By Luke Eggleston/ SUN staff writer
SUN photo(s) Paul Finch
LCWR in solidarity with immigrants
Each year, the sisters representing religious orders from throughout New York State gather in Skaneateles for the Leadership Conference of Women Religious (LCWR).
This year the sisters celebrating their 50th Jubilee decided to use the gathering to send a message to the state’s elected officials regarding immigrants.
According to Dominican Sister Margaret Mayce, the participants of LCWR determined nearly one year ago to make immigration the focus of the conference.
“We wanted to focus on others rather than ourselves. So we decided to use the spring gathering to focus on immigration,” said Sister Margaret of Amityville in the Rockville Center Diocese. The gathered sisters, who stood outside the Federal Building in downtown Syracuse, represented 58 orders. Along with banners heralding various religious communities, participants in the dignified demonstration also displayed signs with the phrase “All are welcome” in various languages and scripts.
The sisters were joined by a handful of immigrants who shared their own testimonies, including a group of men who were all injured in an explosion that occurred on a migrant farm in Oswego County Oct. 6, as well as a woman who migrated to the U.S. from the war-torn, former Yugoslavia.
A group of musicians, including sisters played drums and sang “All Are Welcome” following the introduction. Then, several sisters and other participant read the Liturgy of the Word not only in English but also in French, Spanish and Italian. More songs accompanied readings from other church documents addressing the immigration issue as well as the testimonies from the immigrants themselves.
Emine Behrami fled Kosovo in the former Yugoslavia when the ethnic Albanians were expelled. After a harrowing journey to neighboring Macedonia, her family arrived in the U.S. Behrami repeatedly thanked the sisters and Catholic Charities for their help in her flight from her homeland.
Deacon David Sweeney then approached the microphone with a small phalanx of migrant workers who had been victims of the Oct. 6 explosion. When the explosion occurred, 10 men were in the building. A slow gas leak had gone unnoticed throughout the night. When one of the men turned on the stove, it ignited the gas. One died and one was still in the hospital suffering from injuries sustained in the accident. Of the men in attendance, one was confined to a wheelchair and another wore a neck brace. Others still had visible signs of injury. After Deacon Sweeney explained the plight of the men, Hugo Roblero spoke. With Deacon Sweeney translating, Roblero thanked “everyone who has supported us in this. “We hope there will be justice for all of us immigrants,” he continued. “We don’t want to be hidden from the law.” Deacon Sweeney explained that while the men were hospitalized, immigration officials went from room to room interrogating them. The officials were empowered by the Patriot Act, which supercedes many medical privacy regulations. “They were treated like aliens, like aliens from another planet….We should be ashamed of ourselves. We are complicit,” Deacon Sweeney said.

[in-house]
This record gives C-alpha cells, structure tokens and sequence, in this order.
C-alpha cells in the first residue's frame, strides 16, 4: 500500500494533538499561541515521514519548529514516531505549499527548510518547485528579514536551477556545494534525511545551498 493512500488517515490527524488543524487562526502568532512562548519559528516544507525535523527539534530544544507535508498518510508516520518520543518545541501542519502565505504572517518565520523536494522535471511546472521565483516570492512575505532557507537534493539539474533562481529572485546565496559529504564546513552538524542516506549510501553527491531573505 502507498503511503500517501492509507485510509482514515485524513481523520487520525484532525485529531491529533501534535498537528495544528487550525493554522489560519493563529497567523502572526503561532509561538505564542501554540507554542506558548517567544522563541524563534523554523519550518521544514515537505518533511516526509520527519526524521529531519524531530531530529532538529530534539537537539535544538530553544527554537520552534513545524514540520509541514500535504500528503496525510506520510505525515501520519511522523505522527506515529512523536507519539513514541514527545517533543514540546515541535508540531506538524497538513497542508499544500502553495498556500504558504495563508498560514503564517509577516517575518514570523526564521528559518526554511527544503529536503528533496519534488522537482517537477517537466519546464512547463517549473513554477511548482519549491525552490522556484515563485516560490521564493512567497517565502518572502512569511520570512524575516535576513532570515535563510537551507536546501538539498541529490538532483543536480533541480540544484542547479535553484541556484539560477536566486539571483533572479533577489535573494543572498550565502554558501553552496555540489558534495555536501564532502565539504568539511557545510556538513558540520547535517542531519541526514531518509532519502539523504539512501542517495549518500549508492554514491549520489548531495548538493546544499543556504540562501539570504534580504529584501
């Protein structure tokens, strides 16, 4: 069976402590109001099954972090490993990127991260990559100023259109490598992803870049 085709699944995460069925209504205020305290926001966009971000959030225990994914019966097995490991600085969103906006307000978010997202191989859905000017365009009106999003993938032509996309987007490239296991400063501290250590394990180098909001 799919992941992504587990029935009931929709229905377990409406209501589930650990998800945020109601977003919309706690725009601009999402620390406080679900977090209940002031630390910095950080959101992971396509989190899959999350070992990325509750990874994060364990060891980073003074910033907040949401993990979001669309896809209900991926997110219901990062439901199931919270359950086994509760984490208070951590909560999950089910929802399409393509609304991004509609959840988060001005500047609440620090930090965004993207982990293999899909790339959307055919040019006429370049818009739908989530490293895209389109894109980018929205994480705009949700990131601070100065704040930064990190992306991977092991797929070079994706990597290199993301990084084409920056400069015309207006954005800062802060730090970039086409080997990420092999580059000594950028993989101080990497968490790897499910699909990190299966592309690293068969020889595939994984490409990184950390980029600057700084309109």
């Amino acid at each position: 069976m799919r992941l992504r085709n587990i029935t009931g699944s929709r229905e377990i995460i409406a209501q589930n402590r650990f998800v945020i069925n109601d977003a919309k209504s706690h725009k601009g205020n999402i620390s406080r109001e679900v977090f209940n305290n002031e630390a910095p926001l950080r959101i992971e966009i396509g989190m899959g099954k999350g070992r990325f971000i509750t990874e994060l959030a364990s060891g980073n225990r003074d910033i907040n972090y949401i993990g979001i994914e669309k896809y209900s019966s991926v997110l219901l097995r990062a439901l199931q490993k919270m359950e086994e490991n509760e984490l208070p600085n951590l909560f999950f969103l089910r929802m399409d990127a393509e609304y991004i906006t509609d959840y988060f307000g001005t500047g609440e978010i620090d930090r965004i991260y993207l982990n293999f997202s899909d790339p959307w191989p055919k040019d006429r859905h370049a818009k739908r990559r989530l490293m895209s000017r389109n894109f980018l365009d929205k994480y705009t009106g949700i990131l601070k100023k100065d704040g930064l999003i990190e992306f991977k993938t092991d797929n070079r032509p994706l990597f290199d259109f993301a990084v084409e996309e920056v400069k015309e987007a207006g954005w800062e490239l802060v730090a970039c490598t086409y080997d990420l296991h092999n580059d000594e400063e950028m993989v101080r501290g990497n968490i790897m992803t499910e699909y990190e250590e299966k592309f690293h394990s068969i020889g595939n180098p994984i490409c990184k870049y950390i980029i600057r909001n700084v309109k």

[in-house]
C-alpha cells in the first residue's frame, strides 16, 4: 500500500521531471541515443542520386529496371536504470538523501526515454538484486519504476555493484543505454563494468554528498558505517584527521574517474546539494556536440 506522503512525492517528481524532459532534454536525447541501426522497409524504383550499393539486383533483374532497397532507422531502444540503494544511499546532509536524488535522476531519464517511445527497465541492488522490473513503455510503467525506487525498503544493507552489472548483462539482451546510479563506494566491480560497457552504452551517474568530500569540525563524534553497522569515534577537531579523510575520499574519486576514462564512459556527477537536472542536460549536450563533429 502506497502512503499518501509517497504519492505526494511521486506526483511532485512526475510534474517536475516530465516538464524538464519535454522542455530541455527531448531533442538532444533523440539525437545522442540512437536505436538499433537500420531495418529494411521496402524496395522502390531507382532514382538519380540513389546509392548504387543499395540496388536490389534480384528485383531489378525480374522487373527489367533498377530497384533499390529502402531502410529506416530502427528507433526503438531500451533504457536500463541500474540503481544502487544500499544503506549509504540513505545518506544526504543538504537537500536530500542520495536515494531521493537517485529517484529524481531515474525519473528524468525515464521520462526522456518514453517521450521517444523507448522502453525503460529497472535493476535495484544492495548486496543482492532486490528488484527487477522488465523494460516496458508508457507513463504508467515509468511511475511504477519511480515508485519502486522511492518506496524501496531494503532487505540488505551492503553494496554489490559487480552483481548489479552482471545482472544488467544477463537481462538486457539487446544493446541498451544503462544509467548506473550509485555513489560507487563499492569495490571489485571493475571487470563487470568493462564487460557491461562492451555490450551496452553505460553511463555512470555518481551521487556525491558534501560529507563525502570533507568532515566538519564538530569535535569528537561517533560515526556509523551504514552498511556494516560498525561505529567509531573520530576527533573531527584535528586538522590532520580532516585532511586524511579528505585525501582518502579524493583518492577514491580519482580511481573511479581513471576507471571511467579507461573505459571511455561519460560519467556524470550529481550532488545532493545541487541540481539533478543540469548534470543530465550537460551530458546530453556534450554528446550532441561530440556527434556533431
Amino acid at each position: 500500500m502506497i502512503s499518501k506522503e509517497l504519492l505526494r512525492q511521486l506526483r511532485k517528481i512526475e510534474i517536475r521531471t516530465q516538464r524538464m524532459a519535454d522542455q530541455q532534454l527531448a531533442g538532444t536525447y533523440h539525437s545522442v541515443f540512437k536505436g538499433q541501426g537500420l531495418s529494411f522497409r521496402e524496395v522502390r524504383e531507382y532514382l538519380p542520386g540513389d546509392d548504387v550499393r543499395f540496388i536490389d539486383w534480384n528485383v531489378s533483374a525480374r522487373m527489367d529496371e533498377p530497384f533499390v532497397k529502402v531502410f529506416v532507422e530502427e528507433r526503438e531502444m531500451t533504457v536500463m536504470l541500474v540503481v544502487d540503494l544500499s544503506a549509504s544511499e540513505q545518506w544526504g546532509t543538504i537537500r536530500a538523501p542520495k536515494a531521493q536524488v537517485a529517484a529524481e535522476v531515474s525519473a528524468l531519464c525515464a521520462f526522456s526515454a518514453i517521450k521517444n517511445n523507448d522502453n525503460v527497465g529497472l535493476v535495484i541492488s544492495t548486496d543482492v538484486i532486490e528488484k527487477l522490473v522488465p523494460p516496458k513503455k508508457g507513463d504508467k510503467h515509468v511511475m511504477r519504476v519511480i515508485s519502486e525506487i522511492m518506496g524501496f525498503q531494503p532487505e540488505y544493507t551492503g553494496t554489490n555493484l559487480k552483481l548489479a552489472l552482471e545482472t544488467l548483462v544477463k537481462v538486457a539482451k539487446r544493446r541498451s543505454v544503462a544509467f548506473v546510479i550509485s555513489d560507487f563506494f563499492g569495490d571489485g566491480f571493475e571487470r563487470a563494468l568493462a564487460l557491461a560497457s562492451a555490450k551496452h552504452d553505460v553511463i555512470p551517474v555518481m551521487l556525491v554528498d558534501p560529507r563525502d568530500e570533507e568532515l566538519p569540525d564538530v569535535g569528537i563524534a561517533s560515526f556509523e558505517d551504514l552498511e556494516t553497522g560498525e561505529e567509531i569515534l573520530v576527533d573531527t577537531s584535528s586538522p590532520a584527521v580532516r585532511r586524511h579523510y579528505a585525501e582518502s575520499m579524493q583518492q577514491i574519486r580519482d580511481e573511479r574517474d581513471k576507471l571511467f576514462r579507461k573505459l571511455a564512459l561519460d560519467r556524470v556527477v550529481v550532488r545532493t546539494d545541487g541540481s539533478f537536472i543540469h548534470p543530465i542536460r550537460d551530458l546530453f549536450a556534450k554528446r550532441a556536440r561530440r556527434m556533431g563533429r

Following the brief speeches, the sisters signed and gathered letters to New York State Senators Hillary Clinton (D-NY) and Chuck Schumer (D-NY). The letters implored the senators to support McCain/Kennedy and to oppose H.R. 4437, as well as any legislation designed to terrorize guest workers and undocumented workers.
The letters were small green squares, designed to suggest green cards. After bringing the cards to the Federal Building, the sisters and other participants proceeded to the cathedral where Bishop Thomas Costello celebrated the Mass and delivered the homily.
The sisters filed into the Cathedral of the Immaculate Conception singing “Come with Me for the Journey is Long.” Bishop Costello’s homily opened with a series of facts highlighting the relationship between the Catholic Church in the U.S. and immigrants. “With 71 percent of new parishioners being immigrants, some suggest that U.S. Catholics are contracepting themselves out of existence,” the bishop said. “The new population is here. It is to stay. It can be cursed, it can be insulted, it can be penalized. But we can’t bid them good riddance. This new population is a fact.”
The bishop’s homily noted that the government must address problems with the current immigration system. He also cited a scriptural basis for the acceptance of immigrants, quoting the Hebrew Scriptures as well as the Gospels. He also elaborated that church teaching compels Catholics to accept immigrants, citing the social traditions established by Popes Leo XIII, Pius XI, Pius XII and John XXIII. “Pius XII committed us to concern for the pilgrim, the alien, the exile, the immigrant of every stripe,” Bishop Costello stressed. While nodding to the “thorny” element of the issue of immigration, Bishop Costello underscored the basic stature of each human being. “The human dignity, the rights of every person commands respect no matter what their legal status,” Bishop Costello said. In conclusion he said the answer for the issue should arise from “prayer, education and advocacy.”